As you probably know if you’ve read my blog before, I love Twitter and I especially love chats on Twitter. In December I was participating in a #TweetDiner and happened to mention I’d recently read an article that said Generation Y doesn’t use Twitter much.
I should have known better.
It irks me when people turn generalizations about Baby Boomers (now known as Boomers, as we are way past being babies) into absolutes. I’ve nothing against generalizations as a guideline or a statistical observation; but even if 99% of a demographic group does something, there’s always that 1% who don’t. So I should have known better than to tweet a generalization about Gen Y into a mixed group of people. (It’s not like speaking in an auditorium. You can’t see who is in the audience.)
Almost immediately Jillian Jackson (@OneJillian) popped up and said, in essence, “I’m here!” We started to chat about how wrong assumptions about both Gen Y and Boomers can be. (We Boomers aren’t supposed to be on Twitter much, either.) Then Chanelle Schneider (@WriterChanelle) joined in. We exchanged links to articles we’d seen online. It got late and I shut down my laptop for the night. The following morning I saw that Chanelle and Jillian had continued the conversation, and I responded to a few of their tweets.
Somewhere along the way, Chanelle invited me to #GenYChat, which she moderates. I reminded her that I am not a Gen Y—not even close. She said fine, everyone is welcome. And so on Wednesday night I jumped in with the young ‘uns… only to discover I wasn’t the only Boomer present. There were a few Gen X, too.
By this time my mind was racing. (What can I say? It’s an older model and probably needs an upgrade.) I had not thought that I stereotype people much–and in retrospect, I probably stereotype less than most–but a little hardening of the neurons had set in. It was time to rethink things.
Here’s what I thought about GenY during and after my first #GenYChat:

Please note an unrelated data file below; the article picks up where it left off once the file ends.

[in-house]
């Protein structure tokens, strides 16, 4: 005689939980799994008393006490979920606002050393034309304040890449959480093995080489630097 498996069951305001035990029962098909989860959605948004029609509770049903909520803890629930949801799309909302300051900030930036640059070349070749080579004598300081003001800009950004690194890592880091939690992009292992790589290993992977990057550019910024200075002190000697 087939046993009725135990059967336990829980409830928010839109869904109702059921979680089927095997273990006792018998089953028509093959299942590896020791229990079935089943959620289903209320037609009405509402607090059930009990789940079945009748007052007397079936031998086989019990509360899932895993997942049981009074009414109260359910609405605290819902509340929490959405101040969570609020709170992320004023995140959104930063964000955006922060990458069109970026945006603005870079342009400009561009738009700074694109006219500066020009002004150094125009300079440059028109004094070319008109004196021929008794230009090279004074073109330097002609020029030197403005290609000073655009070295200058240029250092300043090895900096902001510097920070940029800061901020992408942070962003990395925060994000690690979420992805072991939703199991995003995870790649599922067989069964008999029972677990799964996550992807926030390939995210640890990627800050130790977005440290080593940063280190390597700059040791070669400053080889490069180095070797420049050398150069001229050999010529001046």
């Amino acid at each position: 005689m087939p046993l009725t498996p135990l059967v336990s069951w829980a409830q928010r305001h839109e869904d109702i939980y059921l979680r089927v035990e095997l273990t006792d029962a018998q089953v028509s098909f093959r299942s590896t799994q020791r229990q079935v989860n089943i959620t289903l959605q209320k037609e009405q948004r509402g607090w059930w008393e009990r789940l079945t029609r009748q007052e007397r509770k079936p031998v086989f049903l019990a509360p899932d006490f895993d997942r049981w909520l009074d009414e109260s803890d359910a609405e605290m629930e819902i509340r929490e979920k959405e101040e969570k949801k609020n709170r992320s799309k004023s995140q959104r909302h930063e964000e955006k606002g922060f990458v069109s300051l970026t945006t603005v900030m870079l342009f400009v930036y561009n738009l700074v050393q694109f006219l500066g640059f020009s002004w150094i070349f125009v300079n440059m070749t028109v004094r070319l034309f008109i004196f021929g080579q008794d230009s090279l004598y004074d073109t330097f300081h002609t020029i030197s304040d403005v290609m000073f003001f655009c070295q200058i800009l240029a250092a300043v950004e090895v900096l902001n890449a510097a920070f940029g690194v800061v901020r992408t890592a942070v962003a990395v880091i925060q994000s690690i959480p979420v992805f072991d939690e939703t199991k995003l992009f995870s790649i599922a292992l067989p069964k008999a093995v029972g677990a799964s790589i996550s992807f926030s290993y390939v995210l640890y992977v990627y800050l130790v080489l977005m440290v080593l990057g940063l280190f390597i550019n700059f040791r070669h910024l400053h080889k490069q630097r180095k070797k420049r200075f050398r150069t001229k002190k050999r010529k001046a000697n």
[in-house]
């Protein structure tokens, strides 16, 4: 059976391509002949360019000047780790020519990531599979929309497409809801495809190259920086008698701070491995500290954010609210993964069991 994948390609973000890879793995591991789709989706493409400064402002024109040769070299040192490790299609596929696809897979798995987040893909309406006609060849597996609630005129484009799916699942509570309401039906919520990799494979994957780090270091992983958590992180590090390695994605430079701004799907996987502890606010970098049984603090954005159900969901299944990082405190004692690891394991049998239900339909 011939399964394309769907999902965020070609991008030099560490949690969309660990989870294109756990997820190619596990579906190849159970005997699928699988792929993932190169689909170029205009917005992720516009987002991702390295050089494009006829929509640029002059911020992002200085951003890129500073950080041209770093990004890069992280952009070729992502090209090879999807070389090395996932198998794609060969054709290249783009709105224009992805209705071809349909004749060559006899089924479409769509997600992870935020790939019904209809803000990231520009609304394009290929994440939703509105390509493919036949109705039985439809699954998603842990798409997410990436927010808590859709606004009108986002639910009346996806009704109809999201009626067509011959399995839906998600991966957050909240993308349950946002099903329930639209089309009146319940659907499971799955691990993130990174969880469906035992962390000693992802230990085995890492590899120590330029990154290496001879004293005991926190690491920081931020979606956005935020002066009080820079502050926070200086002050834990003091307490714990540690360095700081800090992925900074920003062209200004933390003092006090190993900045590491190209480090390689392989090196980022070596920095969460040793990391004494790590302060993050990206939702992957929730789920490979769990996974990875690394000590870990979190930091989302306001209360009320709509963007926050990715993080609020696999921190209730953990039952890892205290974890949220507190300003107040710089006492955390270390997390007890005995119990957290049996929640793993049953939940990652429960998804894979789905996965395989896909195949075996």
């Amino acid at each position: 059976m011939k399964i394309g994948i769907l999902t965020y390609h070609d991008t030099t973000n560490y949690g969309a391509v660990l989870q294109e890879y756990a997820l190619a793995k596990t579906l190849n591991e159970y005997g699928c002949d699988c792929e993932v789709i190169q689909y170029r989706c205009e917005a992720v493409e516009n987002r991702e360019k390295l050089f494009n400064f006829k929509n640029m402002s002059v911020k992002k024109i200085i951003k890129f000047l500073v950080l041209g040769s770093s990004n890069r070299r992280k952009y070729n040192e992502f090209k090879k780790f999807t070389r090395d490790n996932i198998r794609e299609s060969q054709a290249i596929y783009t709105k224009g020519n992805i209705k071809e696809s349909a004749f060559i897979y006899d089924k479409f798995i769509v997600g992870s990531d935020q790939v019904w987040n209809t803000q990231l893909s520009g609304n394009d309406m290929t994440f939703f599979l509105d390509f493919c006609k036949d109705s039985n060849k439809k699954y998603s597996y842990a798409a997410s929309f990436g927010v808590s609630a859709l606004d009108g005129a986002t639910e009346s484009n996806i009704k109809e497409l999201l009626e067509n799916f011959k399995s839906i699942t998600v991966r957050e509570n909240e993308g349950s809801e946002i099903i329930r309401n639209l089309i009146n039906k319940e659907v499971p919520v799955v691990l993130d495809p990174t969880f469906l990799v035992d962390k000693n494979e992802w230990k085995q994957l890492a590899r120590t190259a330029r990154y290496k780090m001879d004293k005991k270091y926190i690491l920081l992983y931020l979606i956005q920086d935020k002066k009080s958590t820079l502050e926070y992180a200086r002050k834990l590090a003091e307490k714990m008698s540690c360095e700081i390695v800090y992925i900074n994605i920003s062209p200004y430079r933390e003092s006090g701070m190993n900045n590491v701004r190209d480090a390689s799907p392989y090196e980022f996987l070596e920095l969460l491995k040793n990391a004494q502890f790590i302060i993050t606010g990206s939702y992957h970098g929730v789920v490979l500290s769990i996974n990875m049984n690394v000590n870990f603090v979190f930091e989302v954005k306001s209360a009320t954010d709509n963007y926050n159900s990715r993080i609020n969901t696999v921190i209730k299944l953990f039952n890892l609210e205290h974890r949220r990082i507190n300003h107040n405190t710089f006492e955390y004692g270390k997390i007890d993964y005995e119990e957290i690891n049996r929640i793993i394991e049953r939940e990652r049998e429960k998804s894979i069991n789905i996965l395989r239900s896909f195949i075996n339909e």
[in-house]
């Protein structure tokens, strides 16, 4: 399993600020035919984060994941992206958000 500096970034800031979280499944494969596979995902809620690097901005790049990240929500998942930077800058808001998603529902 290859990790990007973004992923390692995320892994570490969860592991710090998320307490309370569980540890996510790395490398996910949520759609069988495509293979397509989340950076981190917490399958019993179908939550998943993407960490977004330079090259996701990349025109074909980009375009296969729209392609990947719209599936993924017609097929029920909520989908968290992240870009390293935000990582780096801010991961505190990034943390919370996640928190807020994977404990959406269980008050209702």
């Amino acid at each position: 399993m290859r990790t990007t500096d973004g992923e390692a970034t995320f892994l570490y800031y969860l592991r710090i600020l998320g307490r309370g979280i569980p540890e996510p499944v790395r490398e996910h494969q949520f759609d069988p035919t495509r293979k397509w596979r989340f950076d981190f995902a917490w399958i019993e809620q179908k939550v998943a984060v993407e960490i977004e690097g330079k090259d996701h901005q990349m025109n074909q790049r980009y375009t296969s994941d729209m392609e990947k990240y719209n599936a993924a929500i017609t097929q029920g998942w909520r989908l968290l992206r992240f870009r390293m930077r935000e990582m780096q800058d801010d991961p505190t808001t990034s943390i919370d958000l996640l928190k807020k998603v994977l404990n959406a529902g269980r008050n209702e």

- Assumptions about any demographic group are dangerous. Sure, we need to approach life with some expectations or we’ll constantly be inventing everything from scratch. But the moment you start to believe that an assumption is a 100% true fact, you’re headed for trouble.
- Some of the differences between generations may be due to our age, not the decade in which we were born. I am different in my early 50s than I was in my 20s, and I will wager money (which I rarely do, but this is a slam-dunk) that the current 20-somethings will have changed by the time they reach 50. This is good; status quo is not a long-term strategy.
- Generation Y is ambitious, idealistic, impulsive and impatient. When they want to do something they want to do it now, not in six months. Some of their ideas don’t pan out, but most Gen Yers seem happier to experiment with doing something than spending a long time planning in a vacuum. Life, and especially online life, is a laboratory for testing new ideas.
- They are connected online and in real life. A Facebook friend is a friend. (As a Boomer I’m inclined to think of virtual friends as somehow different than “real” friends. Valued, but somehow different.) They will ask friends for opinions and help that older generations are likely to be shy about.
- They believe in the power of technology. Not only are they connected online, they connect in many virtual spaces. They have multiple identities and communities via e-mail, Facebook, Twitter, etc. They use their mobile phones for texting and more. In an earlier chat I learned than when asked what percentage of the day they spend online, a significant number of people in the Generation Y demographic did not understand the question.
- Like everyone else, members of Generation Y don’t like being pigeon-holed. You can generalize, but there will always be outliers.
By far the biggest lesson I’ve learned about Generation Y, which I had noticed before but has been confirmed by #GenYChat and other online interactions, is this: Generation Y is fearless.
Members of Generation Y approach a new situation or a problem like this:
- If I don’t know how, I’ll figure it out.
- If I need tools, I’ll find them online.
- When all else fails, there’s Google.
- It doesn’t matter that I never have. I know I can.
I was born late in the Baby Boom, too young to be a hippie or a flower child, but some of the older kids in my neighborhood identified with those descriptions. They talked about peace and love and how they were going to change the world. Unfortunately four decades later the world is still pretty messed up. Worse, some of us lost our idealism and optimism along the way. I see it again in Generation Y, but with a more practical spin.
There are many altruists among Gen Y, inclined to start a “movement” on Facebook or by starting a blog, instead of holding sit-ins. They use the tools of electronic communication as their first resort. They try things out and aren’t afraid to fail, take a break, and try another approach. (Of course these are generalizations; there are exceptions. But I find it to be true of most Gen Yers I’ve met.)
Participating in #GenYChat has helped me look at how I use technology in a new way and get a little bit of my own idealistic glow back. I hope that theirs doesn’t wear off before they turn 50. (Uh, 51.) What’s your opinion? I’d especially like to hear from some Generation Y readers—do you think I’m getting it right?